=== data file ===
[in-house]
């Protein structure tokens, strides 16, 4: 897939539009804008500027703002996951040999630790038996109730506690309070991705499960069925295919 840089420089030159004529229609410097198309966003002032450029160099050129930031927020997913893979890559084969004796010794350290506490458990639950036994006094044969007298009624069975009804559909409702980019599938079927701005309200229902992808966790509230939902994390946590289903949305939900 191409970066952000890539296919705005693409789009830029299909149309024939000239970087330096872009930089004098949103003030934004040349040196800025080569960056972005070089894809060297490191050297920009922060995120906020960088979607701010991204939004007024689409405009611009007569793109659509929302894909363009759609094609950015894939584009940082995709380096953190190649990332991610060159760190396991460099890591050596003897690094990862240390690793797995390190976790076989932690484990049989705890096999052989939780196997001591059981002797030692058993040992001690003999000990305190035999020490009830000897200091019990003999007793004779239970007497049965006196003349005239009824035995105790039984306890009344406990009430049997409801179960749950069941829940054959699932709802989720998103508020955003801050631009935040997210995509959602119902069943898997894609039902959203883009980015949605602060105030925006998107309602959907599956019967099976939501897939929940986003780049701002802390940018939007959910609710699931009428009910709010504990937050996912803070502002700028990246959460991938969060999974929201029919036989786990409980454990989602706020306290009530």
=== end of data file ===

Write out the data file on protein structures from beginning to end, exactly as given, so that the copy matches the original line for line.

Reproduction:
[in-house]
């Protein structure tokens, strides 16, 4: 897939539009804008500027703002996951040999630790038996109730506690309070991705499960069925295919 840089420089030159004529229609410097198309966003002032450029160099050129930031927020997913893979890559084969004796010794350290506490458990639950036994006094044969007298009624069975009804559909409702980019599938079927701005309200229902992808966790509230939902994390946590289903949305939900 191409970066952000890539296919705005693409789009830029299909149309024939000239970087330096872009930089004098949103003030934004040349040196800025080569960056972005070089894809060297490191050297920009922060995120906020960088979607701010991204939004007024689409405009611009007569793109659509929302894909363009759609094609950015894939584009940082995709380096953190190649990332991610060159760190396991460099890591050596003897690094990862240390690793797995390190976790076989932690484990049989705890096999052989939780196997001591059981002797030692058993040992001690003999000990305190035999020490009830000897200091019990003999007793004779239970007497049965006196003349005239009824035995105790039984306890009344406990009430049997409801179960749950069941829940054959699932709802989720998103508020955003801050631009935040997210995509959602119902069943898997894609039902959203883009980015949605602060105030925006998107309602959907599956019967099976939501897939929940986003780049701002802390940018939007959910609710699931009428009910709010504990937050996912803070502002700028990246959460991938969060999974929201029919036989786990409980454990989602706020306290009530």